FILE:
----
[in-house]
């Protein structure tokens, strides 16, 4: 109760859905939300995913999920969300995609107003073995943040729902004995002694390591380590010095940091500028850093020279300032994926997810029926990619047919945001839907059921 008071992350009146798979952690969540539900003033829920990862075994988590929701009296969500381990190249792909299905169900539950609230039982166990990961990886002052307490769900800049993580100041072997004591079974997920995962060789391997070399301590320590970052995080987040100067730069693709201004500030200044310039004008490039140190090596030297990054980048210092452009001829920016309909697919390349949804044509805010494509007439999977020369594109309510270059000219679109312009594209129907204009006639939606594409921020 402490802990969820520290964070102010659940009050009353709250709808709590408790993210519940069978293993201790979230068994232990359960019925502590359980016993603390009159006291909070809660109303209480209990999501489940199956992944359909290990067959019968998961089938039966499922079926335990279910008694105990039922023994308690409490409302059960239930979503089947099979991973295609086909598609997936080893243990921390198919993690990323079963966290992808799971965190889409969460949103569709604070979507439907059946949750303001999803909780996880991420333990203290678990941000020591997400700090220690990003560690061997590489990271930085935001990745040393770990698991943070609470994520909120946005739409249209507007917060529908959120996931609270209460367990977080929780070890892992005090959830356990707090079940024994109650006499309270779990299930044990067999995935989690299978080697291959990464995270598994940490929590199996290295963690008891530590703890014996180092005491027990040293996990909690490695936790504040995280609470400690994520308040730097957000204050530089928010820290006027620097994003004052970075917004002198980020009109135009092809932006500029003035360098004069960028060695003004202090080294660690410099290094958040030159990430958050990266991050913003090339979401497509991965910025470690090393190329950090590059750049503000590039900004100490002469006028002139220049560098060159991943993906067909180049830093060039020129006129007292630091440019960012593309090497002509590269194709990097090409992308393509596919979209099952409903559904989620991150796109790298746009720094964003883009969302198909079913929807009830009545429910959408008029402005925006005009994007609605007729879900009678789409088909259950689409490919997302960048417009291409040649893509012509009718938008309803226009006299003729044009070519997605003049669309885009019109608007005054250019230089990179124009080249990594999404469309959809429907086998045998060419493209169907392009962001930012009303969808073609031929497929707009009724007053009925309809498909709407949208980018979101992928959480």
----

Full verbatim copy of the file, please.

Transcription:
[in-house]
């Protein structure tokens, strides 16, 4: 109760859905939300995913999920969300995609107003073995943040729902004995002694390591380590010095940091500028850093020279300032994926997810029926990619047919945001839907059921 008071992350009146798979952690969540539900003033829920990862075994988590929701009296969500381990190249792909299905169900539950609230039982166990990961990886002052307490769900800049993580100041072997004591079974997920995962060789391997070399301590320590970052995080987040100067730069693709201004500030200044310039004008490039140190090596030297990054980048210092452009001829920016309909697919390349949804044509805010494509007439999977020369594109309510270059000219679109312009594209129907204009006639939606594409921020 402490802990969820520290964070102010659940009050009353709250709808709590408790993210519940069978293993201790979230068994232990359960019925502590359980016993603390009159006291909070809660109303209480209990999501489940199956992944359909290990067959019968998961089938039966499922079926335990279910008694105990039922023994308690409490409302059960239930979503089947099979991973295609086909598609997936080893243990921390198919993690990323079963966290992808799971965190889409969460949103569709604070979507439907059946949750303001999803909780996880991420333990203290678990941000020591997400700090220690990003560690061997590489990271930085935001990745040393770990698991943070609470994520909120946005739409249209507007917060529908959120996931609270209460367990977080929780070890892992005090959830356990707090079940024994109650006499309270779990299930044990067999995935989690299978080697291959990464995270598994940490929590199996290295963690008891530590703890014996180092005491027990040293996990909690490695936790504040995280609470400690994520308040730097957000204050530089928010820290006027620097994003004052970075917004002198980020009109135009092809932006500029003035360098004069960028060695003004202090080294660690410099290094958040030159990430958050990266991050913003090339979401497509991965910025470690090393190329950090590059750049503000590039900004100490002469006028002139220049560098060159991943993906067909180049830093060039020129006129007292630091440019960012593309090497002509590269194709990097090409992308393509596919979209099952409903559904989620991150796109790298746009720094964003883009969302198909079913929807009830009545429910959408008029402005925006005009994007609605007729879900009678789409088909259950689409490919997302960048417009291409040649893509012509009718938008309803226009006299003729044009070519997605003049669309885009019109608007005054250019230089990179124009080249990594999404469309959809429907086998045998060419493209169907392009962001930012009303969808073609031929497929707009009724007053009925309809498909709407949208980018979101992928959480």